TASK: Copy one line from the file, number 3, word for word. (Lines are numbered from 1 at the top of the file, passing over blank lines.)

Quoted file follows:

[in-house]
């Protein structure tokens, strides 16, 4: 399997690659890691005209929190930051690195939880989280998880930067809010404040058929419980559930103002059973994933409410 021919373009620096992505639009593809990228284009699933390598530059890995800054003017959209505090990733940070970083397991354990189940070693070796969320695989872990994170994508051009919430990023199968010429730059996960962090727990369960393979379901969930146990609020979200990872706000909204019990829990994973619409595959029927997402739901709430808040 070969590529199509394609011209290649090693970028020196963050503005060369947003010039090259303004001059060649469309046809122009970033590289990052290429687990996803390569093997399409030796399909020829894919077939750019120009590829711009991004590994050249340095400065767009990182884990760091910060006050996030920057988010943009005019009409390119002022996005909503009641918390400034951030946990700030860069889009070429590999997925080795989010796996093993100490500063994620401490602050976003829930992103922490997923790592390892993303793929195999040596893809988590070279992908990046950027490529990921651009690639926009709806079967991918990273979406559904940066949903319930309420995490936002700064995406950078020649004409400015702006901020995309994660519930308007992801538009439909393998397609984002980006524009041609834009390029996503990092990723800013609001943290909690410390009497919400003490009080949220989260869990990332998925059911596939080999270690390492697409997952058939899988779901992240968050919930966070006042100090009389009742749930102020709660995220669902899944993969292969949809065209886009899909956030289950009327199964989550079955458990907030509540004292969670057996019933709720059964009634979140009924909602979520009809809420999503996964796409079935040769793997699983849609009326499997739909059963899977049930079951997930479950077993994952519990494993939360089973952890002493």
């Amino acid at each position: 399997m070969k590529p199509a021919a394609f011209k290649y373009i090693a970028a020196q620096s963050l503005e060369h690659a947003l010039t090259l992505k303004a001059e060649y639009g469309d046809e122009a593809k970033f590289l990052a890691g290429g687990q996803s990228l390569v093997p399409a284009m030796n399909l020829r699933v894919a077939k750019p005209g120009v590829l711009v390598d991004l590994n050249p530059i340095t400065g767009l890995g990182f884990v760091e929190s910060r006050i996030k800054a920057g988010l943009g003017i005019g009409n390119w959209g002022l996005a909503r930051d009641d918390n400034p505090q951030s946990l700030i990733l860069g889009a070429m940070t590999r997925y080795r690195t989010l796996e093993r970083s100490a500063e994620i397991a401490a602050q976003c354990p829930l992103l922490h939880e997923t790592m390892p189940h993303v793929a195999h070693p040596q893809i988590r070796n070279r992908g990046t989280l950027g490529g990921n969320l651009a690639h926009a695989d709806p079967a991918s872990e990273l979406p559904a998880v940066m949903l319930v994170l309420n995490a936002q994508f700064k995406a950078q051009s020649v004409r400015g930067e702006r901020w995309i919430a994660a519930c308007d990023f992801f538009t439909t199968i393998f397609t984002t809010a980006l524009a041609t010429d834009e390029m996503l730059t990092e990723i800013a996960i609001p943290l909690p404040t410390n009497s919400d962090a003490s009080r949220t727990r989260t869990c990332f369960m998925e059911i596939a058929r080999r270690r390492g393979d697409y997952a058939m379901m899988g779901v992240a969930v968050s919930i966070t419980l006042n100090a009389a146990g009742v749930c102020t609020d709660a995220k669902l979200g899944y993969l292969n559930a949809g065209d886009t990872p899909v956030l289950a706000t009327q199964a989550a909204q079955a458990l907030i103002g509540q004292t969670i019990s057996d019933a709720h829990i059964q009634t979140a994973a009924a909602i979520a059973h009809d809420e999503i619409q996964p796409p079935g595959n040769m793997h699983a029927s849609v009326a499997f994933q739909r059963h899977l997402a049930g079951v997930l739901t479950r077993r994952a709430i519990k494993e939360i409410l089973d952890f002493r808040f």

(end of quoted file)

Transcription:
């Amino acid at each position: 399997m070969k590529p199509a021919a394609f011209k290649y373009i090693a970028a020196q620096s963050l503005e060369h690659a947003l010039t090259l992505k303004a001059e060649y639009g469309d046809e122009a593809k970033f590289l990052a890691g290429g687990q996803s990228l390569v093997p399409a284009m030796n399909l020829r699933v894919a077939k750019p005209g120009v590829l711009v390598d991004l590994n050249p530059i340095t400065g767009l890995g990182f884990v760091e929190s910060r006050i996030k800054a920057g988010l943009g003017i005019g009409n390119w959209g002022l996005a909503r930051d009641d918390n400034p505090q951030s946990l700030i990733l860069g889009a070429m940070t590999r997925y080795r690195t989010l796996e093993r970083s100490a500063e994620i397991a401490a602050q976003c354990p829930l992103l922490h939880e997923t790592m390892p189940h993303v793929a195999h070693p040596q893809i988590r070796n070279r992908g990046t989280l950027g490529g990921n969320l651009a690639h926009a695989d709806p079967a991918s872990e990273l979406p559904a998880v940066m949903l319930v994170l309420n995490a936002q994508f700064k995406a950078q051009s020649v004409r400015g930067e702006r901020w995309i919430a994660a519930c308007d990023f992801f538009t439909t199968i393998f397609t984002t809010a980006l524009a041609t010429d834009e390029m996503l730059t990092e990723i800013a996960i609001p943290l909690p404040t410390n009497s919400d962090a003490s009080r949220t727990r989260t869990c990332f369960m998925e059911i596939a058929r080999r270690r390492g393979d697409y997952a058939m379901m899988g779901v992240a969930v968050s919930i966070t419980l006042n100090a009389a146990g009742v749930c102020t609020d709660a995220k669902l979200g899944y993969l292969n559930a949809g065209d886009t990872p899909v956030l289950a706000t009327q199964a989550a909204q079955a458990l907030i103002g509540q004292t969670i019990s057996d019933a709720h829990i059964q009634t979140a994973a009924a909602i979520a059973h009809d809420e999503i619409q996964p796409p079935g595959n040769m793997h699983a029927s849609v009326a499997f994933q739909r059963h899977l997402a049930g079951v997930l739901t479950r077993r994952a709430i519990k494993e939360i409410l089973d952890f002493r808040f």